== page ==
"Sure," replied Karl, "so long as you promise not to show the materials to your father or mother, and give them back to me before I leave. I've borrowed them from our library and have promised to return them."
"Can I see them now?" she asked, now getting really frightened.
"Sure," said Karl, and went up to his room, returning a minute later two large booklets called, Ellen G. White: The Myth and the Truth by Åsmund Kaspersen10. "They're in Norwegian but you shouldn't have too much trouble with them."
Signild hesitated. "I've read a lot of anti-Adventist literature and a lot of it is distorted," she said with a sceptical note in her voice.
"Åsmund Kaspersen is a Seventh Day Adventist himself, which is why I think you'll find him all the more interesting, because he's just interested in the truth. He's not one of your anti-sabbatarians. Anyway, pray before you read it and ask that the Lord protect you from any deceptive spirits. I guarantee you'll never look at your religion with the same eyes again."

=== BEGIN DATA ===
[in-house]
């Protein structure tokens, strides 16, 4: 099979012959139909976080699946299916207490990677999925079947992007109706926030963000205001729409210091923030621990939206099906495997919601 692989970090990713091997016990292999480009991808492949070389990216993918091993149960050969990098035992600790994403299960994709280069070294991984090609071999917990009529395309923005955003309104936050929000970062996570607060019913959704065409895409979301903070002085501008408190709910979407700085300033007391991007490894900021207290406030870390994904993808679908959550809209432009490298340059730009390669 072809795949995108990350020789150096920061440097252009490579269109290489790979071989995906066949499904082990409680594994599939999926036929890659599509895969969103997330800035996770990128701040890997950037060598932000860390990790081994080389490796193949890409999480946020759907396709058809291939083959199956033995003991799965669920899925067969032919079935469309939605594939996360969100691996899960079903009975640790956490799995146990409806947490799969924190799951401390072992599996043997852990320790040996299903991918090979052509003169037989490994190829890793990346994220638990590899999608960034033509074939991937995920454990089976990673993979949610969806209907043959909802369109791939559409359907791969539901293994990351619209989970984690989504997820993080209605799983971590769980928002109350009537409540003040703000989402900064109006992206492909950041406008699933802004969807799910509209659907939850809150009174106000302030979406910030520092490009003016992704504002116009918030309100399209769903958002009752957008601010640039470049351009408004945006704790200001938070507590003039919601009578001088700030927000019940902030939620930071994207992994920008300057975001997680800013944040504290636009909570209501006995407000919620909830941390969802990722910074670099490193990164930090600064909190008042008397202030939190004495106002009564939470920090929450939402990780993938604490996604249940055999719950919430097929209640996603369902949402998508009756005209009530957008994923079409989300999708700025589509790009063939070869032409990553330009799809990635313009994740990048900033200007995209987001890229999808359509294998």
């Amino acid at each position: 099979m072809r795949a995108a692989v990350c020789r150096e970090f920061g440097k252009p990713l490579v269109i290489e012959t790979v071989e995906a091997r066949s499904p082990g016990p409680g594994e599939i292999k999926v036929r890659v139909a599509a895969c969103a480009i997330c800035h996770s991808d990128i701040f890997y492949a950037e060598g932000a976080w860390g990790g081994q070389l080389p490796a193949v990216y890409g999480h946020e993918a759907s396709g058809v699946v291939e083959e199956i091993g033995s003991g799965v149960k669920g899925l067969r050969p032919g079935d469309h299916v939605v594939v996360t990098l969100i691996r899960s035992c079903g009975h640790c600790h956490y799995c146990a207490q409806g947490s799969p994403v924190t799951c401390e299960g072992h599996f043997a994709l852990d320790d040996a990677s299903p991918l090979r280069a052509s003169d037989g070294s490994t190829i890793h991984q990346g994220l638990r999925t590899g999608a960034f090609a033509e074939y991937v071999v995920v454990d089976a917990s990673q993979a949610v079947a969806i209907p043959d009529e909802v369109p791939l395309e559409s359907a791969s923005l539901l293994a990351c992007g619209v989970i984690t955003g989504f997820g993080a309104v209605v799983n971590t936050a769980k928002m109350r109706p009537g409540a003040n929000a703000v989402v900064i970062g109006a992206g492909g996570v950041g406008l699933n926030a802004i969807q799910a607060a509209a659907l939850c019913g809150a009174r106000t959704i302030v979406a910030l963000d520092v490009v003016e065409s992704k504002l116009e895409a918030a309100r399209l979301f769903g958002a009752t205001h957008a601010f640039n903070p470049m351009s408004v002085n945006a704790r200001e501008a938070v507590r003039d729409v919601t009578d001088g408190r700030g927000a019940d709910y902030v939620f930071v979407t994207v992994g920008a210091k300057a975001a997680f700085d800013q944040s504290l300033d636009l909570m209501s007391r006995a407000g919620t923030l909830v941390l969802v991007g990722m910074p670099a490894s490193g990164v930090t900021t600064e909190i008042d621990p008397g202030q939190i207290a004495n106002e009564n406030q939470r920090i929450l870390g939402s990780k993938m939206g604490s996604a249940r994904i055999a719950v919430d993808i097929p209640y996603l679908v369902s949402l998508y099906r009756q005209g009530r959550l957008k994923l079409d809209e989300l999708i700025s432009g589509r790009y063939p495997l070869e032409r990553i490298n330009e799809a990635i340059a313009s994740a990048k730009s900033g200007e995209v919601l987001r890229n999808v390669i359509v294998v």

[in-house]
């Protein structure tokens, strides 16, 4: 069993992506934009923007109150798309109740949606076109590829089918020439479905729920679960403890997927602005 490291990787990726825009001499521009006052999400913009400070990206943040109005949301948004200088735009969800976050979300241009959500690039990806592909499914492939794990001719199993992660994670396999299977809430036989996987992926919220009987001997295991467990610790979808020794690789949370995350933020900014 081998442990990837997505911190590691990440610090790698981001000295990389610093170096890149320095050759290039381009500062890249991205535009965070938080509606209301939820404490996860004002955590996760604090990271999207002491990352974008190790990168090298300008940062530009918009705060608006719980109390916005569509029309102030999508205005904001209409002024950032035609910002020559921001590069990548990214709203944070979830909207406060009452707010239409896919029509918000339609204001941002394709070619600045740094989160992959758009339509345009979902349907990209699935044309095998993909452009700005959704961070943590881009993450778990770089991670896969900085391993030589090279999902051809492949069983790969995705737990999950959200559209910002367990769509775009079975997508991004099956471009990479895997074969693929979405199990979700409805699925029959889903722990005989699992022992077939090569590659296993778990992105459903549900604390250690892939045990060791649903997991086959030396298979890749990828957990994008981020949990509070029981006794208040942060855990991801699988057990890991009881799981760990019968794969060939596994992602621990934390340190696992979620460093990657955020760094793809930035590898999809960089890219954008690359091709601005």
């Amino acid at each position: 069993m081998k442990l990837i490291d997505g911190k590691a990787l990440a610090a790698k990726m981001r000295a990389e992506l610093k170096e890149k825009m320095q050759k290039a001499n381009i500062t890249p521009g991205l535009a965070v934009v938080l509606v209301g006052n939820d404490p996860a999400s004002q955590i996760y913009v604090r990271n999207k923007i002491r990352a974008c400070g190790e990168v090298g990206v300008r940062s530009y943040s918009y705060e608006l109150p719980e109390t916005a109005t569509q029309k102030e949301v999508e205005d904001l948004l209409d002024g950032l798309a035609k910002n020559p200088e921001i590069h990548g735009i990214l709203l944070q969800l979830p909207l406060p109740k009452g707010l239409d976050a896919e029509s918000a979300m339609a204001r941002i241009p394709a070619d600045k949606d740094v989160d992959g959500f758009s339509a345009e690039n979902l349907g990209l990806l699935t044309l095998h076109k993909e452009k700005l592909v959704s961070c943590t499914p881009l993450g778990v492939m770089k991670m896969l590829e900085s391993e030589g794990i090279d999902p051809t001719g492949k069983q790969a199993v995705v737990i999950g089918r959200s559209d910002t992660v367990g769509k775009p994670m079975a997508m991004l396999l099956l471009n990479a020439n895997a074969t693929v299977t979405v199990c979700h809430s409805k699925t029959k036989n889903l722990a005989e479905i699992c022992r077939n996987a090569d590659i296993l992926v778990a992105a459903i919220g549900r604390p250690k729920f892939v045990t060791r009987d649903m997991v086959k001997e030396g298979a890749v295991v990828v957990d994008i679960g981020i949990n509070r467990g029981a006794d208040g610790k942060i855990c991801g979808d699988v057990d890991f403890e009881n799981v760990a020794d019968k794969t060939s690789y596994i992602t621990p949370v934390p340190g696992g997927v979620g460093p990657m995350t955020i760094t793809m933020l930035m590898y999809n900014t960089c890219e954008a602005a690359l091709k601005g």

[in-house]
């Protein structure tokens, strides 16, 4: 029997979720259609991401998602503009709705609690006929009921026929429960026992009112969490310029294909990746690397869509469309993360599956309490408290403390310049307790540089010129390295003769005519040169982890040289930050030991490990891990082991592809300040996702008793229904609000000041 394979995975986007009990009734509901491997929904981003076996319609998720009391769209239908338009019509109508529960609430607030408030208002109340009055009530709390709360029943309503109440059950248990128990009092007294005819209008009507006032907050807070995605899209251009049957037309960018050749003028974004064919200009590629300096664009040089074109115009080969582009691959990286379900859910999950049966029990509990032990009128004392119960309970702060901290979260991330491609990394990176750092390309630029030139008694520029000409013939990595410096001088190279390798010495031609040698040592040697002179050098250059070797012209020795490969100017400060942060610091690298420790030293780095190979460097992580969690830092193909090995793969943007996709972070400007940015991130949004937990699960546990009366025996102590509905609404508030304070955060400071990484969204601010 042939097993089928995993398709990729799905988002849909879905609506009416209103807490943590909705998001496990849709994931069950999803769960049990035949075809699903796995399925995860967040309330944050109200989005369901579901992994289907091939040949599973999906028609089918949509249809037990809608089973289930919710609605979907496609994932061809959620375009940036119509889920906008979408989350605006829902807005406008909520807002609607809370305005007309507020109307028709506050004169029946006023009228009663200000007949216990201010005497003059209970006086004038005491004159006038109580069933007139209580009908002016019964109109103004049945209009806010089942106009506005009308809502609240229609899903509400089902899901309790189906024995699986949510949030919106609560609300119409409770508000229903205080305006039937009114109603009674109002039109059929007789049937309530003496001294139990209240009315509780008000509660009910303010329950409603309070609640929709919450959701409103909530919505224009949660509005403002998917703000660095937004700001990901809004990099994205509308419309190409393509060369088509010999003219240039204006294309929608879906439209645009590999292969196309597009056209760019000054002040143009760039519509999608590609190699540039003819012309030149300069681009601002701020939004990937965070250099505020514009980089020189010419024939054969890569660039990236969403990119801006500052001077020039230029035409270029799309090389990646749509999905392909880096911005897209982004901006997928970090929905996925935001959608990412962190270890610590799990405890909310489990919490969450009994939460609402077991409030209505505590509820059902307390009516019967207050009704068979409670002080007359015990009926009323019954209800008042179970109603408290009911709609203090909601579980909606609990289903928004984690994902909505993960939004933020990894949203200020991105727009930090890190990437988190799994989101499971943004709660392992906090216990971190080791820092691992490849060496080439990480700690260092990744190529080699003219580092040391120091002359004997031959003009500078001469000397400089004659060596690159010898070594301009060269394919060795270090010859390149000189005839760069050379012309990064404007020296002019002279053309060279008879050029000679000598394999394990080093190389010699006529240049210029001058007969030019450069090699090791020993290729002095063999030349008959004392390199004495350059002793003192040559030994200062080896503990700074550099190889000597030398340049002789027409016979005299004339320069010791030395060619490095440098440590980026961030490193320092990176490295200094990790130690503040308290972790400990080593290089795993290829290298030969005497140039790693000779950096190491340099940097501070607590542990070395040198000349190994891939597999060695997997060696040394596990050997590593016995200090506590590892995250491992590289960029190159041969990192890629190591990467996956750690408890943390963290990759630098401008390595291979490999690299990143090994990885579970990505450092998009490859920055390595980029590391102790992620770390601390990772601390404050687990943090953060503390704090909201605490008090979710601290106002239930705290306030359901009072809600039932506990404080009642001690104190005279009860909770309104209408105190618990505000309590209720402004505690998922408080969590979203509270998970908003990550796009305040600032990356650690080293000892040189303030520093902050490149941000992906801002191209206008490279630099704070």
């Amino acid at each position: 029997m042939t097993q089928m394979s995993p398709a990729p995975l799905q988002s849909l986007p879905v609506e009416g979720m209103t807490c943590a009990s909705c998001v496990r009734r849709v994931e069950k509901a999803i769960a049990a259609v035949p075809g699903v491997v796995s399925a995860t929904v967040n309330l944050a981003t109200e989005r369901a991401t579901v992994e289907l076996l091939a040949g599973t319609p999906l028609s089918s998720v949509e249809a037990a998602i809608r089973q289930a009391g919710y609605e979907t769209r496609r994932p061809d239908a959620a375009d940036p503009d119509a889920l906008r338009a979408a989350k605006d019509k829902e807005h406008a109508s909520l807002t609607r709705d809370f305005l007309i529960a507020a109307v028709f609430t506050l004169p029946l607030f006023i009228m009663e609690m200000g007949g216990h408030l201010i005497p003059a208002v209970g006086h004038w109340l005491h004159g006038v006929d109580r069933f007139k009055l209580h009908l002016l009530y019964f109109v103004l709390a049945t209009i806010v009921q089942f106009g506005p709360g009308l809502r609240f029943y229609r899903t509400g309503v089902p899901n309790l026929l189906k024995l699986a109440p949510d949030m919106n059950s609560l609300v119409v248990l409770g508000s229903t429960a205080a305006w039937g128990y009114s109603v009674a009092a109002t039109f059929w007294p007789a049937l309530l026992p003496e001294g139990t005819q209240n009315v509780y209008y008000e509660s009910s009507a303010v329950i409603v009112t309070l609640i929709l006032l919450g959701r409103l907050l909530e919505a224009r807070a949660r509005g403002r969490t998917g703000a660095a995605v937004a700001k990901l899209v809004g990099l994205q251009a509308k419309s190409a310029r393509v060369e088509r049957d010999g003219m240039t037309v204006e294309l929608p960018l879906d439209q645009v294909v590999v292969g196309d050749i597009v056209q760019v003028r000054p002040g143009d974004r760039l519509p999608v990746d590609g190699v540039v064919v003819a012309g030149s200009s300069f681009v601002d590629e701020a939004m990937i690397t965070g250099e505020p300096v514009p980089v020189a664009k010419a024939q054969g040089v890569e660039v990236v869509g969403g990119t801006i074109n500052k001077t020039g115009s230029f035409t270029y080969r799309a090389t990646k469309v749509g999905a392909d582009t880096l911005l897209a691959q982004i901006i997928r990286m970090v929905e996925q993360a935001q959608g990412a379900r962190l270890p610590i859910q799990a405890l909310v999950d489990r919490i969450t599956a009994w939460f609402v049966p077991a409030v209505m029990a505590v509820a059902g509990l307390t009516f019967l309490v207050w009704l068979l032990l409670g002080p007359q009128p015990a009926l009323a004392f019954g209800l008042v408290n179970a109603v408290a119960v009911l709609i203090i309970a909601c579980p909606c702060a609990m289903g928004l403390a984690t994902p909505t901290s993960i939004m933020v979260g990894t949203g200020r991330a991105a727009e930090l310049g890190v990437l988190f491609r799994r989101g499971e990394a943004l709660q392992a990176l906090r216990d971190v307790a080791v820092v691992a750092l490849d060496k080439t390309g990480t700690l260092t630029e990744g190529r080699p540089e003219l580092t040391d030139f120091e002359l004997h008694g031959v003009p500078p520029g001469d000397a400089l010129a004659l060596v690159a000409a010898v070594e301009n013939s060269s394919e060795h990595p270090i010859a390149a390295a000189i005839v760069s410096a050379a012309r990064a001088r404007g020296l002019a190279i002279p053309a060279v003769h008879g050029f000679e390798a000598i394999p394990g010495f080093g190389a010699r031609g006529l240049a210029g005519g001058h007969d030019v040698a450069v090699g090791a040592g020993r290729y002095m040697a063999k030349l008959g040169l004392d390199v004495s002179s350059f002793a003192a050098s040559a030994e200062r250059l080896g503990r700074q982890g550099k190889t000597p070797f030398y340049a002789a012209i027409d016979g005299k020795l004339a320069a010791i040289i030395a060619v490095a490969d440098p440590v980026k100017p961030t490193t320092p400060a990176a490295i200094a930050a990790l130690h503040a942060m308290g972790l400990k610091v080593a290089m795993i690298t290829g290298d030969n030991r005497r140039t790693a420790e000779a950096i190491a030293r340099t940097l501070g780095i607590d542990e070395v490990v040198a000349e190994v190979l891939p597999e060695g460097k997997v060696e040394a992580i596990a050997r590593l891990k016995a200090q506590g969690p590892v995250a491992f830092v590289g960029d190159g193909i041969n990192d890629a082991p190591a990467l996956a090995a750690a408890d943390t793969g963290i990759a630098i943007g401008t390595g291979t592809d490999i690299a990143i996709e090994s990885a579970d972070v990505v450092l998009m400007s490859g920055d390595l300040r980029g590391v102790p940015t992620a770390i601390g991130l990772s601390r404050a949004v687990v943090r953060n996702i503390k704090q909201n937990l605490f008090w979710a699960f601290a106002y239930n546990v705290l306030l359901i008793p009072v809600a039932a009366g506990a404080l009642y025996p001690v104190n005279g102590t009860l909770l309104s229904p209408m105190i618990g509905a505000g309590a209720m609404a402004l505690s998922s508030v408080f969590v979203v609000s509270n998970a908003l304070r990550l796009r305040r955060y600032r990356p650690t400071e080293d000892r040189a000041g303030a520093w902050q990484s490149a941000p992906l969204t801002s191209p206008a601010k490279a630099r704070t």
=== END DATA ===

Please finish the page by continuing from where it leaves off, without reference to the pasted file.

Signild turned the booklets upside down in case one of her parents should wander in and see the title. She didn't want a row. She took his hand again, and then looked down at her feet.
"You know I've grown very fond of you, don't you, Karl?" she said in a very timid voice.
"Yes, I know, " answered. "And I feel the same about you too."
She looked up at him, hope kindled in her eyes.
"But I don't think we should let it go any further until you find out more about me and what I believe in. I wouldn't want you to get hurt," he said kindly.
She leaned forward to kiss him on his mouth but he drew back.
"Don't be offended," said Karl, "but I believe kissing is only for married people, and I want to come into my marriage clean."
She was at first slightly offended that he would reject her advance but upon hearing his explanation felt slightly ashamed.
"Thank you, Karl. I needed to hear that. I'll read your magazines and we'll talk again tomorrow. Then I want to ask you about all your beliefs, OK?"
"OK!" he said, and the two got up, hugged, and went to their rooms.
Signild jumped into bed and started reading the two Kaspersen books. She got the shock of her life.
Festival of Lights, celebrated in mid-December
Courage or spirit
Seventh Day Adventist
Readily disposed to fight
For the full discourse, see Volume 2, chapter 17
Gothenburg, a port on the western Swedish coast
I Thessalonians 5:23
Ellen G. White: Myten og sannheten , OMEGA, Vivestad, N-3175 RAMNES, Norway